When is it a good idea to remortgage?

In the face of possible economic uncertainty, the current high in remortgage applications shows no signs of slowing. Some homeowners, concerned that 2019 might see unpredictable rises in the Bank of England’s base rate, are moving quickly to lock themselves into remortgage deals while interest rates remain at historic lows. But when is it a good time to look at remortgaging?

What is remortgaging?

Simply put, remortgaging is taking out a new mortgage on your home to replace an existing mortgage. Remortgaging can be beneficial if you are currently on a lender’s standard variable rate (SVR), or a fixed or discounted variable rate deal that is about to end. This gives you the opportunity to take advantage of a new mortgage with better features, the security of fixed repayments or to take advantage of lower interest rates than you may currently be on.

Why remortgage now?

The main factor encouraging many to consider remortgaging at present is the potential for a significant rate increase in the future. Currently the Bank of England base rate is low, if this starts to increase then the expectation will be for mortgages rates to follow suit.  Another good reason to remortgage is when your mortgage deal is coming to an end. At this point you will be placed onto the lender's Standard Variable Rate (SVR). This is usually significantly higher than the initial rate of the mortgage.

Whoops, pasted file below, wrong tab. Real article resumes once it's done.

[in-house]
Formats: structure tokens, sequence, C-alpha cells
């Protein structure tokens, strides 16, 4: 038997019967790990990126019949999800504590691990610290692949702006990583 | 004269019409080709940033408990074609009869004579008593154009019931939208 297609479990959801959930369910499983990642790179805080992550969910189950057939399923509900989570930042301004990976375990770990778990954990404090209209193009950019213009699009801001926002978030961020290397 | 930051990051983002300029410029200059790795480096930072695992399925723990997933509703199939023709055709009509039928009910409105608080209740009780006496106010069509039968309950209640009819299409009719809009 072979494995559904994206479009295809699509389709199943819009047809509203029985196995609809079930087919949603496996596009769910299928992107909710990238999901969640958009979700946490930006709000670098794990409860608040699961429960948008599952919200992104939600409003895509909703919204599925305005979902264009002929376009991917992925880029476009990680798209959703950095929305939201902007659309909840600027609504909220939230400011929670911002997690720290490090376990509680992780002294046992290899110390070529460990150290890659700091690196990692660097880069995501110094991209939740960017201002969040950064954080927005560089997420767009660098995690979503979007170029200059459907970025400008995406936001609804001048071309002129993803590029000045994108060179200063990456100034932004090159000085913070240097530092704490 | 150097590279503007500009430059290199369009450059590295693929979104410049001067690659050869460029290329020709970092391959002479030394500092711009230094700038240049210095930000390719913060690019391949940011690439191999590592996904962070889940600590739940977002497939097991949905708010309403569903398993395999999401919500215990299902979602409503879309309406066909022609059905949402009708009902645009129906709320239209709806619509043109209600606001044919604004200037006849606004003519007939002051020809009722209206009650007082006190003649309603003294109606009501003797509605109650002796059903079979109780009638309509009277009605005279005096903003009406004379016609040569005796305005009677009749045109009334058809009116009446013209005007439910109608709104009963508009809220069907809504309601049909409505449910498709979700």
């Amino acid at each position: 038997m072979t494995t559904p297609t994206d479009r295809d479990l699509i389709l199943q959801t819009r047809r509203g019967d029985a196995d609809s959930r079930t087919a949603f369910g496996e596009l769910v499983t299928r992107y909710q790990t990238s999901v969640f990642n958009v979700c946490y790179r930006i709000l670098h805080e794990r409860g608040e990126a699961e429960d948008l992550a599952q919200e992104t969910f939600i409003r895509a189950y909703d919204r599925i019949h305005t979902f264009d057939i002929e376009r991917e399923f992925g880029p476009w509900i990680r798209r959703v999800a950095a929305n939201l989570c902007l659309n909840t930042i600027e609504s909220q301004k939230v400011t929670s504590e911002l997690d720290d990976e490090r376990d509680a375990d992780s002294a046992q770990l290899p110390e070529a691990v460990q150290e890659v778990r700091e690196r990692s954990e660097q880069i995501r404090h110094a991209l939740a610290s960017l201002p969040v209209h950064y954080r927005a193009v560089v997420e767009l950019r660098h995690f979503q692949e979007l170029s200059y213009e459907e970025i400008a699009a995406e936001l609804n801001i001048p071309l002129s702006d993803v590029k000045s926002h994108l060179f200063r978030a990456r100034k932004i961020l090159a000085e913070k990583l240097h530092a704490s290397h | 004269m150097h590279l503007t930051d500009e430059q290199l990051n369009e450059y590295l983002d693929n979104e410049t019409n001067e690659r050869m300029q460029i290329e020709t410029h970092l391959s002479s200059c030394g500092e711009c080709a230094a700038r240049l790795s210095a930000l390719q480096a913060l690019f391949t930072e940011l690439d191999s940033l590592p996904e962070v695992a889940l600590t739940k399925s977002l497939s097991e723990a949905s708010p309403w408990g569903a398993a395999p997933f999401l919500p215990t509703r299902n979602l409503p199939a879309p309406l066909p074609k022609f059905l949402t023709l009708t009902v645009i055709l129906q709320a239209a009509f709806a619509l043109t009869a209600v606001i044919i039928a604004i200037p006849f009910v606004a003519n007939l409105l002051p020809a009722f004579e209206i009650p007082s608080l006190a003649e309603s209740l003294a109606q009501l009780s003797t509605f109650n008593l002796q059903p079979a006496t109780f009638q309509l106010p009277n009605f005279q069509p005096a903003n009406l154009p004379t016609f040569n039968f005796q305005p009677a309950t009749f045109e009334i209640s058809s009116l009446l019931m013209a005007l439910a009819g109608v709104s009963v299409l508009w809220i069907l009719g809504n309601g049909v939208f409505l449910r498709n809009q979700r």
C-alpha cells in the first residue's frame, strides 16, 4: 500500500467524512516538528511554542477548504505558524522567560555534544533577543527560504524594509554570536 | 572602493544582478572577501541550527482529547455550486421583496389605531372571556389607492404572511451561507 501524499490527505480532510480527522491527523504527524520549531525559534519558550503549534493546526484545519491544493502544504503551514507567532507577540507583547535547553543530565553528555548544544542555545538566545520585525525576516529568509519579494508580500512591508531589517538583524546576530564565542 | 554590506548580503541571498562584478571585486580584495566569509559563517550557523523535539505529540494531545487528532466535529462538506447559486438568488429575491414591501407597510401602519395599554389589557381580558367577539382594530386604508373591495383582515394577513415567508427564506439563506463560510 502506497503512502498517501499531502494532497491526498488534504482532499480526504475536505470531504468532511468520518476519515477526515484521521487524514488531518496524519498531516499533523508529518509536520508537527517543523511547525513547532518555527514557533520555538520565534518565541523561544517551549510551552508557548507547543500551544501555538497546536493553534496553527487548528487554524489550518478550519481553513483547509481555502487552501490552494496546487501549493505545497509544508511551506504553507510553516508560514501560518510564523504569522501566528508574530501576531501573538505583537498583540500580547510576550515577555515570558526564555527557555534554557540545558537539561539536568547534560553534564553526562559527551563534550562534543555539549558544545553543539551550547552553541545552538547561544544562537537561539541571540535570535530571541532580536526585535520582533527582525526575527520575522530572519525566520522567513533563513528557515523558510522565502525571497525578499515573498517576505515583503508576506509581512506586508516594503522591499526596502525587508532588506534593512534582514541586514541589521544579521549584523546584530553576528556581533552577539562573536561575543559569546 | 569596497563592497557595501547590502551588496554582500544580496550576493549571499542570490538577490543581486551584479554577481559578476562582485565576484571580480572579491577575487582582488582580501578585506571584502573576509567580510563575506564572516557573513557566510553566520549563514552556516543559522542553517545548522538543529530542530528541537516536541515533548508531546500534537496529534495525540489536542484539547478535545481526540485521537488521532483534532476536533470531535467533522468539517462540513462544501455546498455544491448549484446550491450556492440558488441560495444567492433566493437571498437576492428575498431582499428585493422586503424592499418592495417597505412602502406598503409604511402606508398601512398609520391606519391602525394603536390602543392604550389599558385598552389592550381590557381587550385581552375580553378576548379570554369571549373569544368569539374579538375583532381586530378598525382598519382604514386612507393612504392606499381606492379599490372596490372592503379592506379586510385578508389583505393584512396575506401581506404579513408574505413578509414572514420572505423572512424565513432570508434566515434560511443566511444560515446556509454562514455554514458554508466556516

When remortgaging might be a good idea

Motivation to remortgaging has already reached an 11-year high, with borrowers who are wary of potential economic uncertainty in 2019 looking to lock themselves into the protection of the low interest rates currently being offered by lenders. With the potential economic uncertainty foremost in people’s minds, it is anticipated that the popularity of fixed rate remortgage products looks set to continue well into 2019.

Moving onto a new deal early?

This rush to remortgage is not only attracting customers who are coming to the end of their current deal, but also those whose current fixed rate term comes to an end in a year’s time or more. Some mortgage holders are beginning to investigate the benefits of applying for low-rate offers now in order to ‘lock-in’ on favourable rates – even if this means paying a penalty now for early repayment – gambling that they will save more in the long-term by protecting themselves from unexpected hikes in mortgage lenders interest rates over the next two years.

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